SSI News Blog

The work of eight talented artists who are seeking asylum in Australia was recognised by hundreds of new people in February as the Home: Between Here and There exhibition travelled to Canberra for the first time.

Home exhibition
Home artists, with SSI Board member om Dhungel and event organisers.

Hosted by the Australian Centre for Christianity and Culture (ACC&C) as part of a three week program, the travelling exhibition showcased the work of artists who took part in a 10-week skills workshop delivered as part of SSI’s Arts & Culture Program in 2015.

Supported by mentor Abbas Makrab, artists explored the notion of home through visual art, with the resulting eight artworks representing the homeland left behind and the unfinished journey to a new place to call home.

A number of the participating artists – who receive support through SSI’s Status Resolution Support Service (SRSS) program – travelled to Canberra to showcase their artworks, with over 100 people attending the exhibition on the opening night.

Local performers from the Chorus of Women also gave a special performance of Home Away from Home.

Hayder, who is continuing to develop his art in Australia while his claim for asylum is assessed, was proud to showcase his artwork Memories to Canberra locals.

“My artwork is about the memories of my home. Memories keep you connected to your past and what you left behind. They are the only things we’re left with, and they give us hope for the future,” he said.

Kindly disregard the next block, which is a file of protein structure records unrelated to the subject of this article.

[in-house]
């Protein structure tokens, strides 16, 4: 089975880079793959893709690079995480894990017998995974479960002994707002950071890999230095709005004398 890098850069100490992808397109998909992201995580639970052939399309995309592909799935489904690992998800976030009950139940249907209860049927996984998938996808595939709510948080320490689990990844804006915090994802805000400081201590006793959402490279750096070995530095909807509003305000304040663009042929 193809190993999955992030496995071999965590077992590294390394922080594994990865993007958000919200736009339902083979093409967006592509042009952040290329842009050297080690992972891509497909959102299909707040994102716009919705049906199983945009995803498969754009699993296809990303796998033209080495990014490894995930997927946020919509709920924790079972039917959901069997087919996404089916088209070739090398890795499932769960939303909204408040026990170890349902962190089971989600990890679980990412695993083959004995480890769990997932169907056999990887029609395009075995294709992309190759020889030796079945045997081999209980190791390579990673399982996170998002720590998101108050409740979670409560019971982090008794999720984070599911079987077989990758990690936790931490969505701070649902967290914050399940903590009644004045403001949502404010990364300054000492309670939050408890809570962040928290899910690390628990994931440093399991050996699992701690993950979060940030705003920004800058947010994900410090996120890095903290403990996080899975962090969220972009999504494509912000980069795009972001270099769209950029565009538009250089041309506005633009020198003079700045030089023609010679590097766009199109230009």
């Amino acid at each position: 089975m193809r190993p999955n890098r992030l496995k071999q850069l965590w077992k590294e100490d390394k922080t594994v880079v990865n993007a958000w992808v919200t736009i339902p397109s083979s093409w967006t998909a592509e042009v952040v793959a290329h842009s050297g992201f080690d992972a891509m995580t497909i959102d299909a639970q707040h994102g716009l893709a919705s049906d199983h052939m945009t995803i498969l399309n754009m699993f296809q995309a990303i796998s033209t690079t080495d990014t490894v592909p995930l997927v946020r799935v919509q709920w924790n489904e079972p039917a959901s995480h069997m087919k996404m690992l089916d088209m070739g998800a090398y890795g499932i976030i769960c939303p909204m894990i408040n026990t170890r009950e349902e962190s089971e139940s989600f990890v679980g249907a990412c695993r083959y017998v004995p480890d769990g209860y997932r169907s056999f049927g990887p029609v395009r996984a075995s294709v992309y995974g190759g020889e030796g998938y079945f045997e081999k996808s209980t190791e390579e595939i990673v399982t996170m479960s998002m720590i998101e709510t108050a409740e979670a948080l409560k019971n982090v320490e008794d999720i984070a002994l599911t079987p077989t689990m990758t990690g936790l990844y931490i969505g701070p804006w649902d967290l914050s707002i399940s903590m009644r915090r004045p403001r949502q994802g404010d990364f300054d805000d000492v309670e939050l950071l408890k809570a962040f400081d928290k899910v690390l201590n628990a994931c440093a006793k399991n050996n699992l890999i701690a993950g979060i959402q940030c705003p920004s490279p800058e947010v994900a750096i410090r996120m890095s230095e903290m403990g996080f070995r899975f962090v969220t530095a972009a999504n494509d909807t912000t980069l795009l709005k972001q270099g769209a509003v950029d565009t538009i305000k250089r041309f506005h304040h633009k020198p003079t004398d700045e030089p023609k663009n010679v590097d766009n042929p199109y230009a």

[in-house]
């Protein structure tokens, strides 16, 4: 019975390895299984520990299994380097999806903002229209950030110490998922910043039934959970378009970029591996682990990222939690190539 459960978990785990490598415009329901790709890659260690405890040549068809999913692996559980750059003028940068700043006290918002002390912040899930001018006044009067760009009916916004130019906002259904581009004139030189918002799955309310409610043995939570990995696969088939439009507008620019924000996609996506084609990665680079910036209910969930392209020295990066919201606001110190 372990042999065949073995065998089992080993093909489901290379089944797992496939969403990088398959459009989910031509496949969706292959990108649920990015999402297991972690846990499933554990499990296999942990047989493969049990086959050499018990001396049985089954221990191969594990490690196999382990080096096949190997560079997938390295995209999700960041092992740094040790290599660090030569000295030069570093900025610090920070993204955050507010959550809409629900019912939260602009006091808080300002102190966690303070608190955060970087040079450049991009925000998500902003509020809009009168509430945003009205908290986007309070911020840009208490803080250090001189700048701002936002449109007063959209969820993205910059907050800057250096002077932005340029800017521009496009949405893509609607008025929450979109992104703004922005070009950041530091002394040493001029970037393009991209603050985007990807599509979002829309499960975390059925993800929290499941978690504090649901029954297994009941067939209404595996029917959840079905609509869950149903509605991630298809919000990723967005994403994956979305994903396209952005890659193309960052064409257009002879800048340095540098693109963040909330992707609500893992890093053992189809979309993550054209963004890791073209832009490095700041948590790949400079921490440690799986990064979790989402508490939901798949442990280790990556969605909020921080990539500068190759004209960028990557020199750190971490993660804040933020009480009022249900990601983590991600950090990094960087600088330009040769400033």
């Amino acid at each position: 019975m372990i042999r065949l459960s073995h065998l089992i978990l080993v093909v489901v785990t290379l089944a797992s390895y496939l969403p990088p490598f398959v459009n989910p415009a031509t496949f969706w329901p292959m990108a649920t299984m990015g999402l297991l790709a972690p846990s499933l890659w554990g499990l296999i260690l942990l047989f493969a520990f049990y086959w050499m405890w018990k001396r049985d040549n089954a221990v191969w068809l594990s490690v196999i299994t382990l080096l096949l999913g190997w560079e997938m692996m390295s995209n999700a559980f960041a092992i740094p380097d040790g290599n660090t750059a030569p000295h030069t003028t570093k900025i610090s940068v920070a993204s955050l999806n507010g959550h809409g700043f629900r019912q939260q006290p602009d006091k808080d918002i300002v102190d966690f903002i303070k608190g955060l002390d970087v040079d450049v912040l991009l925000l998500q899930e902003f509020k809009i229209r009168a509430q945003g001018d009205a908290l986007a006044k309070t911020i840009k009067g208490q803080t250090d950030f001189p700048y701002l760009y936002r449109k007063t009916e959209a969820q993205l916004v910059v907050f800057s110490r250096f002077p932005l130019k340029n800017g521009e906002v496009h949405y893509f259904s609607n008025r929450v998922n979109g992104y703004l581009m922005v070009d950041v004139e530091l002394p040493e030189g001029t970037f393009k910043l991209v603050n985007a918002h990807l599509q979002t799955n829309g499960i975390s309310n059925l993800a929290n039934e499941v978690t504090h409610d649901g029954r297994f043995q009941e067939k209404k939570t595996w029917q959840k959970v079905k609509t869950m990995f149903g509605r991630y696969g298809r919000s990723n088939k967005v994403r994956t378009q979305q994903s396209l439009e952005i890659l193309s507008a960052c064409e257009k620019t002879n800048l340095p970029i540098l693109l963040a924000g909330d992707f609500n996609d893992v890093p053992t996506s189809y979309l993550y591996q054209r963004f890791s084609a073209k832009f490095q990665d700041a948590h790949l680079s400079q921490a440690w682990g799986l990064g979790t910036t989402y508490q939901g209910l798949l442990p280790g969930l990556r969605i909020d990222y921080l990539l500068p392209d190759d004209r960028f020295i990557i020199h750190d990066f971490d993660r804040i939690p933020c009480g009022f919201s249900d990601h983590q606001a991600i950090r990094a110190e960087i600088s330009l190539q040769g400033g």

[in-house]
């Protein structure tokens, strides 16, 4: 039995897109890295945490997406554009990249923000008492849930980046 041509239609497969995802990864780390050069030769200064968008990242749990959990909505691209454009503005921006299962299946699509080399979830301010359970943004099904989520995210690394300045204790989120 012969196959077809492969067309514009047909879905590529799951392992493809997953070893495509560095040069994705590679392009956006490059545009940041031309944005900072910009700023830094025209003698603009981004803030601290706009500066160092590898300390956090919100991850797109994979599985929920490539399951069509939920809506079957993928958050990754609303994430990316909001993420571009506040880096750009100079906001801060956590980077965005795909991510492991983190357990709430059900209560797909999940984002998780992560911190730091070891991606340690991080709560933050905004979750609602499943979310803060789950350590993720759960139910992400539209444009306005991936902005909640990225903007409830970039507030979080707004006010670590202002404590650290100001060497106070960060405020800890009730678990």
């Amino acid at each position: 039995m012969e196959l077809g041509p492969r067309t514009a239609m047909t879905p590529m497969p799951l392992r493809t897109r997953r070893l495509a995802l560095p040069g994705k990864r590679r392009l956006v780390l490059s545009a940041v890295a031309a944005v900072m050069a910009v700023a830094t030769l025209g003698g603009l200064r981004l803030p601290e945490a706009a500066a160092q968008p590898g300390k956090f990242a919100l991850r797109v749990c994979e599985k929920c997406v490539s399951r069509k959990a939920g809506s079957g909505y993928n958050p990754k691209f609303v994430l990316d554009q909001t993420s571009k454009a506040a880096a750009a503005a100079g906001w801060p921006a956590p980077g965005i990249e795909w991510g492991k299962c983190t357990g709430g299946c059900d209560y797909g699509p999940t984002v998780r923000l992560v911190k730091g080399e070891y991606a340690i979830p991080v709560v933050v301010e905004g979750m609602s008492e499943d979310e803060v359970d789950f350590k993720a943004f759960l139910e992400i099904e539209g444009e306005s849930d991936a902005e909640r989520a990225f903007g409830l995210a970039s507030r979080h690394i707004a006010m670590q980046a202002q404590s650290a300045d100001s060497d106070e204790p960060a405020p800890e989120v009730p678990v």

In a special address, ACC&C Executive Director, Reverend Professor Stephen Pickard congratulated the artists for sharing their talents and inviting the broader community to gain an insight into their work.

“This art has the potential to help us reset our moral compass in this country,” he said.

SSI Board Director Om Dhungel added that the exhibition showcased how SSI’s Arts & Culture Program was helping people to further develop their skills and realise their full potential in Australia.

“This exhibition has given people seeking asylum a chance to tell their stories in their own voices, and their stories add a crucial component to the dialogue which is currently underway in the Australian community,” he said.

“It is an honour to have the unique opportunity to discover and appreciate the phenomenal skills and talents these artists bring to Australia, and we are grateful to be able to bring this exhibition to Canberra with the ACC&C’s support.”

SSI Arts & Culture Program

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Courtesy The Australian: Ethiopian refugee Adi Tefera, left, with volunteer chef Kate Spina at Four Brave WomenSue Vile was among the first to be inducted into the SSI’s Armidale volunteer program, bringing with her a wealth of experience and existing training gathered from her time in aid work, in Australia and abroad.

A retired school teacher and nurse, Sue has dedicated an enormous amount of her time in recent years on the front line of humanitarian services, helping refugees at many stages of their journey to safety.


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